If you ever had one of those sliding puzzles where you have to rearrange the squares without being able to pick any of them up in order to reassemble a picture you’ve already got 90% of Rooms under control. The rest basically boils down to “you’re inside the puzzle.”
In Rooms: The Unsolvable Puzzle you take on the role of a young girl who finds herself in a strange house. She makes her way through this house so that she… I guess because she can. The story of the game is told through a few interspersed cutscenes that don’t make a whole lot of sense, but there’s a toymaker and a magic puzzle piece. And, well, there are puzzles to complete. To be fair it’s not uncommon for puzzle games to lack any sort of real story so at least they’re giving you context to work with here.
The puzzles in Rooms consist of sliding tiles around to get to the exit. Your character can walk between tiles (assuming the path is clear) and you can only move the tile you’re inside. Various additional wrinkles get added onto this basic structure the further you get. For example, there are keys you need to unlock certain barriers, there are telephones that teleport you between rooms, and there are closets that swap the content of two room tiles. Why telephones and closets? Why not I suppose.
The house theme is nice looking, but as may be apparent from the strange uses for everyday objects, it’s pretty irrelevant. There’s also a strange talking lantern sidekick who says awkward things like “Yes! Show me how smart you are!” The story and theme are ultimately just window dressing on a puzzle game with somewhat unique mechanics. So how is the puzzle game so far?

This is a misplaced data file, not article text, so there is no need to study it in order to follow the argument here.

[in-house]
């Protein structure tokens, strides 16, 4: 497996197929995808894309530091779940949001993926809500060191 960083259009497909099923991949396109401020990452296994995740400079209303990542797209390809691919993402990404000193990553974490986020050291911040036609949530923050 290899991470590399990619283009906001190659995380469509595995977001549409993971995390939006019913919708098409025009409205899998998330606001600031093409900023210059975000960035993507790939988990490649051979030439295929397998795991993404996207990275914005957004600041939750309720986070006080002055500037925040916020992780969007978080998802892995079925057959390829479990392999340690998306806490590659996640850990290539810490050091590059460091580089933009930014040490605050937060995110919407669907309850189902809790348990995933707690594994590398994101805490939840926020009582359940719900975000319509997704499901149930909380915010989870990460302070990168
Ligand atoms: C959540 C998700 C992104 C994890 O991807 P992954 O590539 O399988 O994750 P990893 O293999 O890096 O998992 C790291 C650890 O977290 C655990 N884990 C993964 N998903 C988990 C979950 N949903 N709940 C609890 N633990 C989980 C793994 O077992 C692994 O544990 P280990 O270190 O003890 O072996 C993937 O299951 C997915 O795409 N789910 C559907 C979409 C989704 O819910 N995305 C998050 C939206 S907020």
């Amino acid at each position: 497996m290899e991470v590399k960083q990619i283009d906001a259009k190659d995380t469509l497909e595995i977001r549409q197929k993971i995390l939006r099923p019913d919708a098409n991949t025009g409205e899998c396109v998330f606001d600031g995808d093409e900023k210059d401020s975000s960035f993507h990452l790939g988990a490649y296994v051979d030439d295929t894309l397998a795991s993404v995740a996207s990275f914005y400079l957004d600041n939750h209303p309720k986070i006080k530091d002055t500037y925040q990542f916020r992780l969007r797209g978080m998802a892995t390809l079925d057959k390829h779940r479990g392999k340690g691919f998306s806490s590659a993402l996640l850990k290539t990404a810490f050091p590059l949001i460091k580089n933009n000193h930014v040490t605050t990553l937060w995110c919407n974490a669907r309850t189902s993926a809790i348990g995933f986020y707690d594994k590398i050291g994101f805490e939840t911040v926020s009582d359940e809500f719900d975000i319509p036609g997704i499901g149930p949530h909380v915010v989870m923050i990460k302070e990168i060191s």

The number of moves you take to complete a stage determines the ranking you receive: either one, two, or three gear pieces. “Moves” in this case only include actual room tile movements. Your character can walk around, teleport through telephones, swap rooms with closets, and so on as much as she desires without increasing the move count. All of this is to say that despite whatever complexity is added on top of the basic sliding tile puzzle framework, the difficulty is basically still determined by figuring out how to get whatever tile you need into whatever location you need it to be in. Figuring out which tile that is, or perhaps which set of tiles, is part of the challenge, but it’s basically just a matter of sliding tiles in the right order, handicapped by the ability to only slide tiles your character is currently inside. This makes the game occasionally difficult, but not exactly complex. With this only being the first house that you need to navigate through I’m fairly certain that further houses and puzzles will add new tricks and challenges to the equation.
Calling your game “unsolvable” is a strange bit of hyperbole, particularly when the game itself seems to be aiming for a pretty casual crowd. There are some challenge levels in the “basement” of the first house, but in general the game hasn’t been too taxing. The more likely explanation is that the subtitle and the intentionally vague story cutscenes are intended to add some mysteriousness to an otherwise straightforward tile-sliding puzzler. Still, there’s more to see once the final game is released on May 1st so there may yet be some challenge added to back up that ‘unsolvable’ moniker. Check back with COG for the final review then.